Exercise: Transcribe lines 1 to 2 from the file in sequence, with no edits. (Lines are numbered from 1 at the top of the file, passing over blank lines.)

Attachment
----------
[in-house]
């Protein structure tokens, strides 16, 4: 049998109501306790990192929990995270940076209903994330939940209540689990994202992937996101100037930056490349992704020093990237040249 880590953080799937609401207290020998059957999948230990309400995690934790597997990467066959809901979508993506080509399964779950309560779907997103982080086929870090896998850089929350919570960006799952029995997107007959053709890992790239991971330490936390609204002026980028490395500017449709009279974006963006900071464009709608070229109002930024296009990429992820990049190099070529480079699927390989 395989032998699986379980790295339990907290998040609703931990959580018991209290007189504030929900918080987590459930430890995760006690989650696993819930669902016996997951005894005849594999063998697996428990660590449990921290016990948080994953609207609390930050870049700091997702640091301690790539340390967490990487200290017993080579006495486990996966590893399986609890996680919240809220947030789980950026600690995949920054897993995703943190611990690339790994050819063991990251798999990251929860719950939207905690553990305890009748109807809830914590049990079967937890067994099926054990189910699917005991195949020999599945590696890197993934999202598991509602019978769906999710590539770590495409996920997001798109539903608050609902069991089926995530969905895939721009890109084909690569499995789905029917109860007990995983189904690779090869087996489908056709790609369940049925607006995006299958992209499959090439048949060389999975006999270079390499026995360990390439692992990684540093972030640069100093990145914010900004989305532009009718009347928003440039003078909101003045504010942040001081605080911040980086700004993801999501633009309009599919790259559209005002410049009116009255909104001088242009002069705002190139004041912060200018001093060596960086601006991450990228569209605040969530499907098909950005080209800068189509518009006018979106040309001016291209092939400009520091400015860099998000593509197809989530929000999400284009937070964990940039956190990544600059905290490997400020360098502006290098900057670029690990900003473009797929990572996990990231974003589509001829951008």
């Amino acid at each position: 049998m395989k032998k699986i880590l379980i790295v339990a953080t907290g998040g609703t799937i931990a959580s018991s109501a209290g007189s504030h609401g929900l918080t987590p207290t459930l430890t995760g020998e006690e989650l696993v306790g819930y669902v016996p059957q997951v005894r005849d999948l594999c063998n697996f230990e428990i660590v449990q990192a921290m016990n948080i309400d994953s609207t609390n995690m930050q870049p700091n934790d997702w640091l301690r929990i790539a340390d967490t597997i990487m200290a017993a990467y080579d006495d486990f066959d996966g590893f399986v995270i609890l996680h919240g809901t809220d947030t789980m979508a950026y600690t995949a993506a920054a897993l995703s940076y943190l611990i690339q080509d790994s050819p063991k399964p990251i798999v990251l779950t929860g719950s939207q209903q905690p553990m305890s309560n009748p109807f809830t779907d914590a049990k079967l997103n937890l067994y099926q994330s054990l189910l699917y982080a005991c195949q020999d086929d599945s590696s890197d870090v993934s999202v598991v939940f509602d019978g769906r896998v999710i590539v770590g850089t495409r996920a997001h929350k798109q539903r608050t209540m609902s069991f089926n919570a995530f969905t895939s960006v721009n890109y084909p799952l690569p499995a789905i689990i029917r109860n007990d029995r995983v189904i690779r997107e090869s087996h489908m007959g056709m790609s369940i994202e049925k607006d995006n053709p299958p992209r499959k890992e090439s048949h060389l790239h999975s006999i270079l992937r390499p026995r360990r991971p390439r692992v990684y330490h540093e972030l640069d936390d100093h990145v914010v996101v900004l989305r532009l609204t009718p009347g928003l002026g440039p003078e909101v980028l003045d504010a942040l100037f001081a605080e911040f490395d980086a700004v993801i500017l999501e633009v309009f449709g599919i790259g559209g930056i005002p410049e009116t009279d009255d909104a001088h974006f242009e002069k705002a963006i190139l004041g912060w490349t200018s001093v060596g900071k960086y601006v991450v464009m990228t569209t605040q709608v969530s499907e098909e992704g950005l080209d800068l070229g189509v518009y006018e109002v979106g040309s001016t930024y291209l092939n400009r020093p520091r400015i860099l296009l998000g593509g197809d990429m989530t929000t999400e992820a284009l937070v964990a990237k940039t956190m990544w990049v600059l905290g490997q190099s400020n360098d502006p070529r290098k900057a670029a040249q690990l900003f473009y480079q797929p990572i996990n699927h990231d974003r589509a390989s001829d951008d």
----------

[in-house]
């Protein structure tokens, strides 16, 4: 049998109501306790990192929990995270940076209903994330939940209540689990994202992937996101100037930056490349992704020093990237040249 880590953080799937609401207290020998059957999948230990309400995690934790597997990467066959809901979508993506080509399964779950309560779907997103982080086929870090896998850089929350919570960006799952029995997107007959053709890992790239991971330490936390609204002026980028490395500017449709009279974006963006900071464009709608070229109002930024296009990429992820990049190099070529480079699927390989 395989032998699986379980790295339990907290998040609703931990959580018991209290007189504030929900918080987590459930430890995760006690989650696993819930669902016996997951005894005849594999063998697996428990660590449990921290016990948080994953609207609390930050870049700091997702640091301690790539340390967490990487200290017993080579006495486990996966590893399986609890996680919240809220947030789980950026600690995949920054897993995703943190611990690339790994050819063991990251798999990251929860719950939207905690553990305890009748109807809830914590049990079967937890067994099926054990189910699917005991195949020999599945590696890197993934999202598991509602019978769906999710590539770590495409996920997001798109539903608050609902069991089926995530969905895939721009890109084909690569499995789905029917109860007990995983189904690779090869087996489908056709790609369940049925607006995006299958992209499959090439048949060389999975006999270079390499026995360990390439692992990684540093972030640069100093990145914010900004989305532009009718009347928003440039003078909101003045504010942040001081605080911040980086700004993801999501633009309009599919790259559209005002410049009116009255909104001088242009002069705002190139004041912060200018001093060596960086601006991450990228569209605040969530499907098909950005080209800068189509518009006018979106040309001016291209092939400009520091400015860099998000593509197809989530929000999400284009937070964990940039956190990544600059905290490997400020360098502006290098900057670029690990900003473009797929990572996990990231974003589509001829951008």